In a similar, way humans barter but they use a common currency of data to communicate information relating to resource management. Each cell must accept this currency, if the money is genuine. Indeed, it is illegal and unethical not to accept legal tender to discharge debts. To this end, money states that: This note is legal tender for all debts public and private.



Typically, information transactions require more qualitative analysis than monetary exchanges. Nevertheless, methods can be found to convert more of the qualitative aspects of data into roughly quantitative terms. The basic idea is to turn qualities into numbers. A famous example involved the valuation of commodities contracts. No one knew how to accurately value commodities and all attempts were clumsy at best. Black & Scholes inevitably derived a philosophy that these transactions were, partially, kin to interest free loans. A generally accepted formula was subsequently developed. When information valuation techniques are readily acknowledged, data will be more liquid than ever.



Stolen information can have multiple target audiences. As in Mr. Winkler's case, the bulk of data stolen can have multiple target audiences. Some data could be financial, some technical, and some legal. The content of the data must be separated for the particular target market. The beholder of such an information package may not have sufficient resources to act on all the data, therefore a buyer must be found.



Valuation of data will depend on many factors, such as payoff, expenses, and the probable losses incurred by the buyer. It is expected that Black Dagger will play a huge role as a mediator, in the first phases of its evolution. It will efficiently employ teams of experts and actuaries capable of accurately pinning the value and risk factors attributed to data quality factors.



Data quality factors are consequential, since they implore burdens on buyers to determine the data quality of information. The larger the burdens the more significant the risk. Therefore, larger risk premiums will be inferred in lower bargaining prices.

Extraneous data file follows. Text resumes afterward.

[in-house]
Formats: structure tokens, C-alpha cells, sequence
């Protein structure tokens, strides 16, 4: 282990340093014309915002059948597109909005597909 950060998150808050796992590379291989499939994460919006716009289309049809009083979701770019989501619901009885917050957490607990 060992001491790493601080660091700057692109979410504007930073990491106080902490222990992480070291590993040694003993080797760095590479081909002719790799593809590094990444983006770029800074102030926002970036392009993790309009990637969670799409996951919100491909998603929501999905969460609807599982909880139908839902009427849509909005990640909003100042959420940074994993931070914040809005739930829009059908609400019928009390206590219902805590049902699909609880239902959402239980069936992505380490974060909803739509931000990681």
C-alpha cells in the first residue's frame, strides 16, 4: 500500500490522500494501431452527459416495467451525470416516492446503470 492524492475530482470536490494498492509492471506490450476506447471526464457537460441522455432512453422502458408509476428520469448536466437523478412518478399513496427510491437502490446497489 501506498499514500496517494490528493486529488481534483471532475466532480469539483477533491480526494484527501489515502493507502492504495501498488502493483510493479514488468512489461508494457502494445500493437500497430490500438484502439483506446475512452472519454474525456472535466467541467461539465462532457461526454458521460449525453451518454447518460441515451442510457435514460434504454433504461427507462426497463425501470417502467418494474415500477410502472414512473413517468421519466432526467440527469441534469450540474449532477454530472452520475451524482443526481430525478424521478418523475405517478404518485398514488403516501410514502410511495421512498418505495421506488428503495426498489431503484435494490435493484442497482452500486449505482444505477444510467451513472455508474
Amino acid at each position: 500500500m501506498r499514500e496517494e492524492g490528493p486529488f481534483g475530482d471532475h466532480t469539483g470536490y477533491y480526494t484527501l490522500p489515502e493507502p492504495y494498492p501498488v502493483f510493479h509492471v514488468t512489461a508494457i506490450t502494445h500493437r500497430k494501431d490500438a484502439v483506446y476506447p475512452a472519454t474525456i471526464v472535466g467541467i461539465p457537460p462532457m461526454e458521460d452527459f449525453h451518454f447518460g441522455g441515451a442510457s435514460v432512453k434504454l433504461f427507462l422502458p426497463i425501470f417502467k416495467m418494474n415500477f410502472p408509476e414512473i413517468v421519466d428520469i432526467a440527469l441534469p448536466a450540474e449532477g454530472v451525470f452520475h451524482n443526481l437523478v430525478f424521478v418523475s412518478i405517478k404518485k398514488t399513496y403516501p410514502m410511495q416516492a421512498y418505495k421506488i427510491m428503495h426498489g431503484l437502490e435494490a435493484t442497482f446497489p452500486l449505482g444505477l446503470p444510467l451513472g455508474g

Financial analysis of information would be consistent in many respects to components of the Capital Asset Pricing Model, CAPM. The CAPM is used to gain quantitative perspectives in evaluating the present value of future, expected cash flows. Even the same class of information can have varying expectations of cash inflows. A stolen car design has a different payoff than a jet design. To the seller, CAPM attempts to answer the question, what is all that future money worth now? Is this transaction going to put us in debt or make us richer? If bribery attacks are involved, future cash flows, even perpetuities, could be expected. The seller may need to calculate the financial benefits that the data will give to targeted buyers. What are the buyer's future windfalls, improved market position, and future cash flows, based on the information purchase? To determine their bids, buyers utilize similar CAPM formulas, but with more biased numbers.



Naturally, riskless interest rates, used in CAPM, would be pegged to the Treasury bill rate. As in bonds, profit comes from discounting bonds and selling them at higher prices. The higher the risk that a venture doesn't "pan out", the greater the discount. In essence, market values are discounted because the positive difference comprises the profit. In profit, buyers want to be rewarded for the risks, as well as the time value for their money. In the case of information sellers, sellers want to be compensated for their risks, especially when granting flexible payment options to a victim who cannot pay.